"On a slow day, we serve 350 to 500 bread rolls. On a busy day, 700, maybe," Delmore said.

While the rolls are a 29-year-old institution, most of Del's menu has adapted to changing times. The current menu boasts three desserts, five styles of calzone, 10 kinds of pizza, 11 varieties of pasta, and a 13-dish strong appetizer list.

SOUTH COUNTY STAPLE Del's famous bread rolls are made fresh daily with pizza dough and come with easy-to-spread whipped honey butter. - PHOTO BY BULBUL RAJAGOPAL
  • Photo By Bulbul Rajagopal
  • SOUTH COUNTY STAPLE Del's famous bread rolls are made fresh daily with pizza dough and come with easy-to-spread whipped honey butter.

The earliest available menu, which Delmore approximates to be circa 1974 or 1975, shows humbler offerings. According to the large wooden menu that Delmore still keeps in her garage, the most expensive item was Del's Family Dinner Special. For $6.75, a group of three to five people could tuck into a family salad, a "spaghetti bucket" with meat sauce, and a regular sized cheese and tomato pizza. Pizza lovers of the '70s could also enjoy pies ranging from $2.35 to $5.50, with extra thick dough and extra cheese setting them back another 25 cents and 35 cents, respectively.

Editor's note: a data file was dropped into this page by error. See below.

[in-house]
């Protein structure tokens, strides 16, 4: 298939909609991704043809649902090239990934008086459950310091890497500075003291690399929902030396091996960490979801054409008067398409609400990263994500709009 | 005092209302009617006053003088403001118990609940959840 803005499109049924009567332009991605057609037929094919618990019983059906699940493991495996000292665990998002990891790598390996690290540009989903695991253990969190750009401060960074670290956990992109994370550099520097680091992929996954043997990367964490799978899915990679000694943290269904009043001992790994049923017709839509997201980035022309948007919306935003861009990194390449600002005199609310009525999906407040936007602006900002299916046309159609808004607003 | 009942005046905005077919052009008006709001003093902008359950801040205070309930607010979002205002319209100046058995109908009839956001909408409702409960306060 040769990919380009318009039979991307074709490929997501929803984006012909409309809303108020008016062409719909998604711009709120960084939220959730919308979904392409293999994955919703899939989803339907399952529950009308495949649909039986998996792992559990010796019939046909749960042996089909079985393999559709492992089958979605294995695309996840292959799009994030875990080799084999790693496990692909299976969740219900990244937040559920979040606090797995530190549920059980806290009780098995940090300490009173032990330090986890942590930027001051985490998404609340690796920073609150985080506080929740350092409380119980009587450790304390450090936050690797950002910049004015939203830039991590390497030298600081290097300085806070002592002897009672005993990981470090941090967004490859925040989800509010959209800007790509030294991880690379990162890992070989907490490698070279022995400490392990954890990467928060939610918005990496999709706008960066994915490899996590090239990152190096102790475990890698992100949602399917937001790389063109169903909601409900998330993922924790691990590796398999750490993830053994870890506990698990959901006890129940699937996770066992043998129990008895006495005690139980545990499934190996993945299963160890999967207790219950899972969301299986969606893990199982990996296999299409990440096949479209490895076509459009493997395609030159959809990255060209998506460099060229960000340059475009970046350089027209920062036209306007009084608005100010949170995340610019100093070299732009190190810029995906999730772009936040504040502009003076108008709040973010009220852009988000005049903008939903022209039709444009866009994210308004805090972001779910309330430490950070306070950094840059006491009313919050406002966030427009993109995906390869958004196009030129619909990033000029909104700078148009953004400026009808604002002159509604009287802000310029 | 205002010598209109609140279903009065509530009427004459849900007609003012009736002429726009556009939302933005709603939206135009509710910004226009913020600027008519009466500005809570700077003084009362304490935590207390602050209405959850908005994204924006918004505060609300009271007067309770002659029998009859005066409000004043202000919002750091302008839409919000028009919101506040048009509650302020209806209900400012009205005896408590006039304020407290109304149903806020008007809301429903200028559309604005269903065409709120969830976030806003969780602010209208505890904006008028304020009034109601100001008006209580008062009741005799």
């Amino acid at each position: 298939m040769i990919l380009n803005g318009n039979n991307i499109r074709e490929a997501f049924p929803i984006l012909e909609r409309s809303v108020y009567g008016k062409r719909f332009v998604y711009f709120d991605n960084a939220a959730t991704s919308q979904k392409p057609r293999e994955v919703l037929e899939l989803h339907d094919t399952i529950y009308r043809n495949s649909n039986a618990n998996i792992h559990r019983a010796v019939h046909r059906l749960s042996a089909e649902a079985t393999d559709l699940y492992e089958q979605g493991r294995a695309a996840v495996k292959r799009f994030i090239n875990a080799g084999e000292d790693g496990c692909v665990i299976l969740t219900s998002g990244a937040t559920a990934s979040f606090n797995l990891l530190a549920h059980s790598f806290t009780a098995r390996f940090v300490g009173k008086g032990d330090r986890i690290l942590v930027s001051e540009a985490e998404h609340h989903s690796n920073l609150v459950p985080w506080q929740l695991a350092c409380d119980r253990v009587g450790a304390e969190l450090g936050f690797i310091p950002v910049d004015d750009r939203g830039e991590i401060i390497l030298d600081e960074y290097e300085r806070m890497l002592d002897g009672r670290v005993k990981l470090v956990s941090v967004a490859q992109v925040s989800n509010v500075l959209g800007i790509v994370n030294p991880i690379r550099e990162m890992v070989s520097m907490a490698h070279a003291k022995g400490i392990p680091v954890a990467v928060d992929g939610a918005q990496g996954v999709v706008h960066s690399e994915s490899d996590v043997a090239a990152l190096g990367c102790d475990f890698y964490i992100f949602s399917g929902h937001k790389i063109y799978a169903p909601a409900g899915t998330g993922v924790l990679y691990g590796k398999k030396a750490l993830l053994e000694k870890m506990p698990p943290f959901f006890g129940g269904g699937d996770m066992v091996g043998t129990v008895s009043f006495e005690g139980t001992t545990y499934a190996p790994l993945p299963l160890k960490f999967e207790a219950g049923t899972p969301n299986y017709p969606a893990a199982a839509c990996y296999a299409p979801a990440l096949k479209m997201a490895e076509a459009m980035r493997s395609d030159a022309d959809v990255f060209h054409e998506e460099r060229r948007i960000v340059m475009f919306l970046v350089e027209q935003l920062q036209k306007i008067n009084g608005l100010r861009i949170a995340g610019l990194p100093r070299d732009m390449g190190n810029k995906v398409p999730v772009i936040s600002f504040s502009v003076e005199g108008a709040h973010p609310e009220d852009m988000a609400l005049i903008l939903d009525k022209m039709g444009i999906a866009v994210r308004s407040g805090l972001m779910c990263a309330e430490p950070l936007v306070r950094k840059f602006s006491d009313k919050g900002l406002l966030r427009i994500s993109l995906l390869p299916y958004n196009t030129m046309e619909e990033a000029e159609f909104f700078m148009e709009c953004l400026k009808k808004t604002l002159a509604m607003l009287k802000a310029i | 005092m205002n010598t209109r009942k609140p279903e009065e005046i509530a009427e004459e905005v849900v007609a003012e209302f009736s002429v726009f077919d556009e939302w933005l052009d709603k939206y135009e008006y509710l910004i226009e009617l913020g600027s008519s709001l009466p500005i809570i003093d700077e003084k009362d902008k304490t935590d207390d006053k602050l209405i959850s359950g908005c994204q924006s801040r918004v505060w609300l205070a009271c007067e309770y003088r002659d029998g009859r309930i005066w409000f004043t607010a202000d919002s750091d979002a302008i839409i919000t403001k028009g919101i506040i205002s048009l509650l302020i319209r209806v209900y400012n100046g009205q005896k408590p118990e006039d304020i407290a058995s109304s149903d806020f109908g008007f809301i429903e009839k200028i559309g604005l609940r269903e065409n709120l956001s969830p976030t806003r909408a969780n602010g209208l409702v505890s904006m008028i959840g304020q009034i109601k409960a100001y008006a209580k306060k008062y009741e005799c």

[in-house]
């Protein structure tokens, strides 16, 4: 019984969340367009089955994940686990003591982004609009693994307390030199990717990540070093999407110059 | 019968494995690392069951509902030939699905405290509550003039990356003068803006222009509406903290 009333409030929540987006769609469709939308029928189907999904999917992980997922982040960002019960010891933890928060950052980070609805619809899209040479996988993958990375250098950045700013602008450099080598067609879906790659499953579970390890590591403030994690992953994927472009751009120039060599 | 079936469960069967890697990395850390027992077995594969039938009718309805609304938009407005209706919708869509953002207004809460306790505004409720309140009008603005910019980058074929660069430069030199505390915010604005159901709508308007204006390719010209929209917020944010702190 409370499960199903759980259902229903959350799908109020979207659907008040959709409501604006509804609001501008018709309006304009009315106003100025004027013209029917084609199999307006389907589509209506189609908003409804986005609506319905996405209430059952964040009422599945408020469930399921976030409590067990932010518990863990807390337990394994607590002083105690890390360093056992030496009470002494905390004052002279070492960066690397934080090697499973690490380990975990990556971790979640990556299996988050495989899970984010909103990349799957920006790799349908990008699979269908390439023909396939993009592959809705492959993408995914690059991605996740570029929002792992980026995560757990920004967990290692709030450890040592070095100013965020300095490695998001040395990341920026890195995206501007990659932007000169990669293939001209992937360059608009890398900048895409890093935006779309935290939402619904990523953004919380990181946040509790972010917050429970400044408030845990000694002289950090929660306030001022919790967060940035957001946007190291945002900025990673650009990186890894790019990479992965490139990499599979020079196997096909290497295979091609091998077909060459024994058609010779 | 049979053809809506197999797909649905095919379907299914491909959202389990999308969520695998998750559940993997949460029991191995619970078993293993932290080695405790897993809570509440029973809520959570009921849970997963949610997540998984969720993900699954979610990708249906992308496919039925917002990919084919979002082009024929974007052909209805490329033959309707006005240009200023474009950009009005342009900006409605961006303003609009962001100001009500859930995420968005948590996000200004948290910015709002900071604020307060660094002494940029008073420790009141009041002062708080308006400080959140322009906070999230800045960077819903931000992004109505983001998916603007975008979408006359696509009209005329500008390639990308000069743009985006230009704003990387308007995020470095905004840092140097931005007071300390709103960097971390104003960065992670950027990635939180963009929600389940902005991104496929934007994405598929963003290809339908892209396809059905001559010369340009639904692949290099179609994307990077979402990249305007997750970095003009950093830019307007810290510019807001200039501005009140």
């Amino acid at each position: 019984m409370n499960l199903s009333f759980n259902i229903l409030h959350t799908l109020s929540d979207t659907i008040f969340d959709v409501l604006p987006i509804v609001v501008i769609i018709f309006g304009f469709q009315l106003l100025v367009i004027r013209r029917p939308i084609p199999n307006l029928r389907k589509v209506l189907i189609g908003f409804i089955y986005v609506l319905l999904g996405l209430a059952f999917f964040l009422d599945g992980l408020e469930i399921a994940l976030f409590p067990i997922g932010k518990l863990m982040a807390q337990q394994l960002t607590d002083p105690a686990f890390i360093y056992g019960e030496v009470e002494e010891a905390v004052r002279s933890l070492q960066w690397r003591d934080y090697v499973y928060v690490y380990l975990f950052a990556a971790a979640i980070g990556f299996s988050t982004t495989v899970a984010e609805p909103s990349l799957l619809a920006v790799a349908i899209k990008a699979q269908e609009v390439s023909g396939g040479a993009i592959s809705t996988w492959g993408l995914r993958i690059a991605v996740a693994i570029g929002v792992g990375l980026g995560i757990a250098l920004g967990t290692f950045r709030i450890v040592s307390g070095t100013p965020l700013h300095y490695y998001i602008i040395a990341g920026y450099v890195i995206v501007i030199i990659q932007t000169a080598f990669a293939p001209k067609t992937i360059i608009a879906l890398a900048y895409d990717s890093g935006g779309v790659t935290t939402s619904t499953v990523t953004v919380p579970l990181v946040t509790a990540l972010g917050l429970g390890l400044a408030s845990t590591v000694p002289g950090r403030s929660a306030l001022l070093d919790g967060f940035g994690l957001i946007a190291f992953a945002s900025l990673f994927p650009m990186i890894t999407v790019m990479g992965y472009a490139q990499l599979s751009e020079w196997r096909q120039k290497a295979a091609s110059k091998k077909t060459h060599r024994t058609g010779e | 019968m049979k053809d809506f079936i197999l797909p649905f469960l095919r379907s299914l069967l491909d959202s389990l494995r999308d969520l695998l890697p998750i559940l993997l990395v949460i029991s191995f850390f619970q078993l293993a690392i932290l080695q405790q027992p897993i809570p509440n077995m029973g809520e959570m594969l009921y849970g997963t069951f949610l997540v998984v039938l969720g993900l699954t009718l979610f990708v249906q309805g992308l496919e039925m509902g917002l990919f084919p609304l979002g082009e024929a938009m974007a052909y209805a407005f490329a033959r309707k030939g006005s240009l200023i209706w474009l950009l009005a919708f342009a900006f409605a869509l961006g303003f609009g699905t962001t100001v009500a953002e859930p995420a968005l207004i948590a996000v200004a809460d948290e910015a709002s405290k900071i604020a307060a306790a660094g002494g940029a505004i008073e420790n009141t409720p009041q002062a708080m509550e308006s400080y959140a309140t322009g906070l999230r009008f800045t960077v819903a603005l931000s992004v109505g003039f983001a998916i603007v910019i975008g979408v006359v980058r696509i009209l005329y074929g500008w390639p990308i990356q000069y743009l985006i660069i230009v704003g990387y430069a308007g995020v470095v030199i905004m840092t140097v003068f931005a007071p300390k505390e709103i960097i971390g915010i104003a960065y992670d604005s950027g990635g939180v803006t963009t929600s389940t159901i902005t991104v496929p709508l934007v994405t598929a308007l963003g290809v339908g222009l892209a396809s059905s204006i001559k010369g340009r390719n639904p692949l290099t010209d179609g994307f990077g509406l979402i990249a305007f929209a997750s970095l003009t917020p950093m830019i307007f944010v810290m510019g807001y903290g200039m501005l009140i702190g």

Looking at the old prices, Delmore told me that while the restaurant fared well during the pandemic, increased food costs and decreased supply have been hard on the restaurant.

"I would love to go back to the prices we had on the first day we opened. My manager would kill me if I changed the prices!" Delmore said with a laugh.

Her manager is none other than her son Ryan. He oversees the daily operations at Del's and has been helping out at the eatery since he was a teenager. Other family members work there too. Delmore's other son, Darren, handles the eatery's beer and wine purchasing and is the national sales manager of Tablas Creek Vineyard. Her grandsons Wyatt and Samuel work as a server and a cook, respectively.

Delmore said that she's proud of the restaurant being family-run but wishes she could talk less shop with them.

"One of these years I'll probably retire and tell them to take over. It's your turn!" she said.

Delmore is wistful about their previous Shell Beach location, which offered more room for private events like weddings and birthdays. Delmore said she has had conversations with her sons about the future of the restaurant.

"I've said to them, 'Should we look for a new location? Should we call it quits? Should we try and sell, and a get a little bit of money for the recipes and equipment?'" she said. "Ryan said, 'Mom, it's up to you. It was your dream, and you did beautifully with it.'"

Now, Del's is preparing for a ribbon cutting by the Chamber of Commerce on March 11. The family has invited past employees and regular customers who have supported the restaurant throughout the years to join the celebration. For Delmore, even if she's unsure of what comes next for her, she's certain that Del's legacy will live on one way or another.

"How much longer I'll keep going, personally, depends on my health, and so far, so good. I'm hoping that the boys will come together when I do decide I'll retire," she said. "But I don't see Del's going away. This is my imprint on Pismo Beach, California." Δ

Staff Writer Bulbul Rajagopal is daydreaming about Del's bread rolls. Snap her out of it at [email protected].